He soon found that baseballs didn't curve quite as easily as clam shells. Despite injuries, failure and ridicule from his friends, Cummings continued in his attempt to perfect the arm, wrist and finger motions needed to make the ball curve. Finally during a game in 1867 against Harvard he saw success! The path of the ball took a slight curve as it made its way to the batter. Although it took even more time and practice for Cummings to master the pitch and gain control, batters were stunned by this new pitch.

Rules of the day allowed players to move about the field so often when Cummings was pitching the batter would be surrounded by his teammates offering advice on how to hit this mysterious curving ball. Other pitchers were also in awe. They would study Cummings' delivery and try to emulate it. He had cornered the marked on the curve for the time being. Within a few seasons, however, other pitchers learned the pitch and batters weren't caught off guard by the curving ball any more. Cummings' time in the spotlight had ended.

After his playing days, Cummings spent time defending his claim as the inventor of the curveball. Others such as Fred Goldsmith claim they were the first to invent the pitch. With the backing of Henry Chadwick, however, Cummings is most widely credited with the invention and was elected into the Hall of Fame in 1939 as a result.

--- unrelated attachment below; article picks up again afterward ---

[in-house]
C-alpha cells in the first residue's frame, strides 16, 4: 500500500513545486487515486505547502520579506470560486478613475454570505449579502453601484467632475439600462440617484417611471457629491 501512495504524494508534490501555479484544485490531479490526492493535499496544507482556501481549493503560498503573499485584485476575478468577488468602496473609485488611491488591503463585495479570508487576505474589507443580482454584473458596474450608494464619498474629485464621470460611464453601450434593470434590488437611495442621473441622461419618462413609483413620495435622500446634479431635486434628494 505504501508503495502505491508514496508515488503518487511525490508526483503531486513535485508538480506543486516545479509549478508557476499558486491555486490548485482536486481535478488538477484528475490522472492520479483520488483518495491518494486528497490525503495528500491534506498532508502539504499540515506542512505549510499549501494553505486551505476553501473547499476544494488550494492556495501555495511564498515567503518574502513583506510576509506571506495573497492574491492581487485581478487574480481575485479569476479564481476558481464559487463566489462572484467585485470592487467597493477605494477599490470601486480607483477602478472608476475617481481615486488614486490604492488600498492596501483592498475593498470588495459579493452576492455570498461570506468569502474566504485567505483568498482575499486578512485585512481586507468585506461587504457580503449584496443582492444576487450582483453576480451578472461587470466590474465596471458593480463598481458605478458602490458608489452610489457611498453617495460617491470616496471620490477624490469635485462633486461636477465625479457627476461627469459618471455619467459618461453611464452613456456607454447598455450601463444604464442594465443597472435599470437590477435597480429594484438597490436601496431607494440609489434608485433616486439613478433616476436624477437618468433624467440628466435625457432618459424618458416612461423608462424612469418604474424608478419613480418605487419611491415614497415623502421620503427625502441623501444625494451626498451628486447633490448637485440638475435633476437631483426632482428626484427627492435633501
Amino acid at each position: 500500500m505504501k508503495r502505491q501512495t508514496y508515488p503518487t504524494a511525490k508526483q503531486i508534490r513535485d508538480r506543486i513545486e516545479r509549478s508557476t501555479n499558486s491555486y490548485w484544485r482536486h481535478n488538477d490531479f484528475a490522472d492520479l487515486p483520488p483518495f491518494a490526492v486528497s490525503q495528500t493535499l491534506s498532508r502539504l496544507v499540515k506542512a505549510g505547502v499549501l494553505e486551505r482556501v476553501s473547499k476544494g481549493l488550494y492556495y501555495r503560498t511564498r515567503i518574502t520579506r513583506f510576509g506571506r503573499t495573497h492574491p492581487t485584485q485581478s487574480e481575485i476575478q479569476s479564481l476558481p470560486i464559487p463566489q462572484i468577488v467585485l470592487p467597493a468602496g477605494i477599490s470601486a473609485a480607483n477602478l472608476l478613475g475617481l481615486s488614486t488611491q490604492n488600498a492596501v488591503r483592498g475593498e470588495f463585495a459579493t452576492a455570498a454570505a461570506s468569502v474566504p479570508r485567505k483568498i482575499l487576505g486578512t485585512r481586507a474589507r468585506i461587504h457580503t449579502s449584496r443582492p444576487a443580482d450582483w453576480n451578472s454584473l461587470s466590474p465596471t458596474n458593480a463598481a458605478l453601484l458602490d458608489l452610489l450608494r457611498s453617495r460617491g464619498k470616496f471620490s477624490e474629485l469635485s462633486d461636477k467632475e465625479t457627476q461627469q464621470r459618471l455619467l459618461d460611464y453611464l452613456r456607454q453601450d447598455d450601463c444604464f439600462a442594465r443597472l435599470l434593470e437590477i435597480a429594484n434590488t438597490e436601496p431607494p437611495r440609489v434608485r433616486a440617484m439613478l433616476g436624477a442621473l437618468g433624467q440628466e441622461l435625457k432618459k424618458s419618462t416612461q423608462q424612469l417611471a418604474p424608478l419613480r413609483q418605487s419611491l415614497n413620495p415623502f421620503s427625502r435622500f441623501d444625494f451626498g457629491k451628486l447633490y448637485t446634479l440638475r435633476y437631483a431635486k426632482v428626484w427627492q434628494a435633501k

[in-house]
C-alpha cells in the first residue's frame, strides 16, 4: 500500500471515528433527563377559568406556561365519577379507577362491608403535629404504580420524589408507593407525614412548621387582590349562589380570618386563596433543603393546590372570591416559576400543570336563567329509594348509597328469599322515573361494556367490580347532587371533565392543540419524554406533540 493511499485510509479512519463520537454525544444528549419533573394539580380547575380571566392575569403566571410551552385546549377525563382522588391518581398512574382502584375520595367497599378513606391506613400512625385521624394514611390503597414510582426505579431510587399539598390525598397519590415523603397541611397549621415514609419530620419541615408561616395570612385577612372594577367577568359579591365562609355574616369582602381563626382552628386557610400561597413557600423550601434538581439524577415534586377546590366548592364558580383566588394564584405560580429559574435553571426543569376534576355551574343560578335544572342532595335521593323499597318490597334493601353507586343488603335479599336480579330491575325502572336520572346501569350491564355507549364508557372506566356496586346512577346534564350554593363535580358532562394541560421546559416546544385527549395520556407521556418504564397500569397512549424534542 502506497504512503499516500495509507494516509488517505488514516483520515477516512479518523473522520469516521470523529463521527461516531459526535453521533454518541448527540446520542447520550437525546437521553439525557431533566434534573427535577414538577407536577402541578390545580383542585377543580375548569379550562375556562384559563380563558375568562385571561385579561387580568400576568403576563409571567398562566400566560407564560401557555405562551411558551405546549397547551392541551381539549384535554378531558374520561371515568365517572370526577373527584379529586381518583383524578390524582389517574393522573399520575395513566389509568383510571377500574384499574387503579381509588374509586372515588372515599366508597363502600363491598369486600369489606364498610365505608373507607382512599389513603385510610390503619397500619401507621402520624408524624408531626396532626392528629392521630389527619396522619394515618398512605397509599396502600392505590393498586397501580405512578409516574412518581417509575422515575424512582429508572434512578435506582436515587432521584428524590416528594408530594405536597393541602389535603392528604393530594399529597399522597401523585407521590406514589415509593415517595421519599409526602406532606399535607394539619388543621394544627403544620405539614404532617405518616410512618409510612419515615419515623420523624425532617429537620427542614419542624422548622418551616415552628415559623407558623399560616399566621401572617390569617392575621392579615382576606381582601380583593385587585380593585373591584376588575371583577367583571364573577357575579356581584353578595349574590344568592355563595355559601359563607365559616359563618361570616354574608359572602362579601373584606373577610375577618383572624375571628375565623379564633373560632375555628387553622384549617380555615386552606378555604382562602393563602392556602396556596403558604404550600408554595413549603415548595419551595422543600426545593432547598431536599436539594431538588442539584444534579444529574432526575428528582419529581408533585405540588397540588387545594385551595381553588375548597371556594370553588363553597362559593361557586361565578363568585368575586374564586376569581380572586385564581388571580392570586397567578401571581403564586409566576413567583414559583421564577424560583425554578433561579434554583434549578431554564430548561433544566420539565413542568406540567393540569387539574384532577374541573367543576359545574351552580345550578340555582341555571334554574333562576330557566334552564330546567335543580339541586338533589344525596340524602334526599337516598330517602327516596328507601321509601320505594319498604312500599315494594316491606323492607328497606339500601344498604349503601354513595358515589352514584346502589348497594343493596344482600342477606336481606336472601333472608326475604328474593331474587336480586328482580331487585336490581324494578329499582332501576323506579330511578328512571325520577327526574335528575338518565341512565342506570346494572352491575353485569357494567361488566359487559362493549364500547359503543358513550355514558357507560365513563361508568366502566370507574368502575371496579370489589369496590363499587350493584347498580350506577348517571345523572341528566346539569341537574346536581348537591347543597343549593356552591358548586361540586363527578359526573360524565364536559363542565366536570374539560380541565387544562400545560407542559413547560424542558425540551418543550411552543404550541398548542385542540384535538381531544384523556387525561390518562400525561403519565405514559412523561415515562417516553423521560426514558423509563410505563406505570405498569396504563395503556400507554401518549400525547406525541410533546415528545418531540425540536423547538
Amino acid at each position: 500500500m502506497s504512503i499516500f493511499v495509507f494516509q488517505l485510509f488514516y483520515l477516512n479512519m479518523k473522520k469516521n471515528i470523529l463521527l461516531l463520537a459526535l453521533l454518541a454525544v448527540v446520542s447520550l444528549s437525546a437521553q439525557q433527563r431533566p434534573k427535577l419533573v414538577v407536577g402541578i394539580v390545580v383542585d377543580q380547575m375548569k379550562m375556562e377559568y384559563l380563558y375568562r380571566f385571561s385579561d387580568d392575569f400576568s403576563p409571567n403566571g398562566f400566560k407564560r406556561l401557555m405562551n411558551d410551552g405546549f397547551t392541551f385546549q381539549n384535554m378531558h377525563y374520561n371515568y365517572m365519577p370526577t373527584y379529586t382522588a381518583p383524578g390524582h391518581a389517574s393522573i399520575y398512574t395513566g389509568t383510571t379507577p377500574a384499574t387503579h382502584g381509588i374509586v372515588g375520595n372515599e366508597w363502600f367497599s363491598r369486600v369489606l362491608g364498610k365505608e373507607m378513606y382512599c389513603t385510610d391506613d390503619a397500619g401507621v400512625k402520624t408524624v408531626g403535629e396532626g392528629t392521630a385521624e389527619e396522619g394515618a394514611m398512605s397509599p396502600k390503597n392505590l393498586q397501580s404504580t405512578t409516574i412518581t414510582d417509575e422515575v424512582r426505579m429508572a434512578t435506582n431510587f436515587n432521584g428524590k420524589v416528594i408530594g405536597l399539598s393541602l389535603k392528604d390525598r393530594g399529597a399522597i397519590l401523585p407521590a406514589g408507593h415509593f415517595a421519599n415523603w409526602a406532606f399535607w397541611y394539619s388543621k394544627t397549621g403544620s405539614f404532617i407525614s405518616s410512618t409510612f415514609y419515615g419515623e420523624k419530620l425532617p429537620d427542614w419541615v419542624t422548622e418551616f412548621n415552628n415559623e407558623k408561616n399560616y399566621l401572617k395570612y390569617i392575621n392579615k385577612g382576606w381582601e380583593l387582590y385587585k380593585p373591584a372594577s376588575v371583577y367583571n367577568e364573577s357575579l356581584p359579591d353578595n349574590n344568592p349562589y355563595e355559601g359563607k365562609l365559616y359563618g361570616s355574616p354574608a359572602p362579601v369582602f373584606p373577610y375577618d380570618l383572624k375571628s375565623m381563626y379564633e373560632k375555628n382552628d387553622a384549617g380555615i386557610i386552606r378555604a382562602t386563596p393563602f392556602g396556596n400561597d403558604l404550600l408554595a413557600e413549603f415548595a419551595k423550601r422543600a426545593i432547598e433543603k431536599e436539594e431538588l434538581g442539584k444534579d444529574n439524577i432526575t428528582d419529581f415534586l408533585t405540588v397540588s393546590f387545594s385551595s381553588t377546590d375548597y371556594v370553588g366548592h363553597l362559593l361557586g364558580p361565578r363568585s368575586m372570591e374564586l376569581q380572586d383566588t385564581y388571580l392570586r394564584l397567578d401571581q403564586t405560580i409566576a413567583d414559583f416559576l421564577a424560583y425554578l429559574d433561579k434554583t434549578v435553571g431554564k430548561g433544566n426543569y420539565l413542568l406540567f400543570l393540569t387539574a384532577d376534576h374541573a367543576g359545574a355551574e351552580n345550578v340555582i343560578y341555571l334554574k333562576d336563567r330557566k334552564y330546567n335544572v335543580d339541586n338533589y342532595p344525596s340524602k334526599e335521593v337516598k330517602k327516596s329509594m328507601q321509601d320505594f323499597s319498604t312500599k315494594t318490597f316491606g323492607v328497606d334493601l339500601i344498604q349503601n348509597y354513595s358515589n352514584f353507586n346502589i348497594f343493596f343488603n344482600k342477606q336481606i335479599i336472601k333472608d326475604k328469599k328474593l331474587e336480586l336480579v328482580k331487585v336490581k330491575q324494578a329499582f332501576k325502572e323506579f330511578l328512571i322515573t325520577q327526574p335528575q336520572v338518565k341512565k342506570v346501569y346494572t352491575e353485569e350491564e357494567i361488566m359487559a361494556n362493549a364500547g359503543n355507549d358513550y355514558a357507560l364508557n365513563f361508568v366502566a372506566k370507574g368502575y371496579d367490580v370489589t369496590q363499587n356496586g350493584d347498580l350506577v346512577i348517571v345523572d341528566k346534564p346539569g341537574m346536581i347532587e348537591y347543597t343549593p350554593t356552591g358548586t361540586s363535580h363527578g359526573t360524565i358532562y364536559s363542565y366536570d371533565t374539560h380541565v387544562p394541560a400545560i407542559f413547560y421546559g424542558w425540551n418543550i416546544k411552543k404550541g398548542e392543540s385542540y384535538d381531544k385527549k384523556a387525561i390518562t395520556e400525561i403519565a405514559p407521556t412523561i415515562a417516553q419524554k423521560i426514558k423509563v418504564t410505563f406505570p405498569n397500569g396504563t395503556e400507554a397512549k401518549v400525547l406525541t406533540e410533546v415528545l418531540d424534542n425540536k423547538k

The introduction of the curveball gave batters more to worry about at the plate, they had to examine each pitch with a more discerning eye. In his, Base-Ball: How to Become a Player, John Montgomery Ward warned, "A nervous batter is easily 'worked,' because he is so anxious to hit that he can't wait for a good ball."

I think often in life we're faced with opportunities and we think, much like a nervous batter, we have to take them all when in fact, we should examine them a little closer and "wait for a good ball." Sometimes we say yes to opportunities too quickly and find that we were thrown a curve, that the situation isn't quite right. Maybe it's a relationship with someone who isn't who we thought they were or maybe it's a business opportunity that is not a good fit with our mission. Both situations could be avoided if we took more time up front to study the pitch.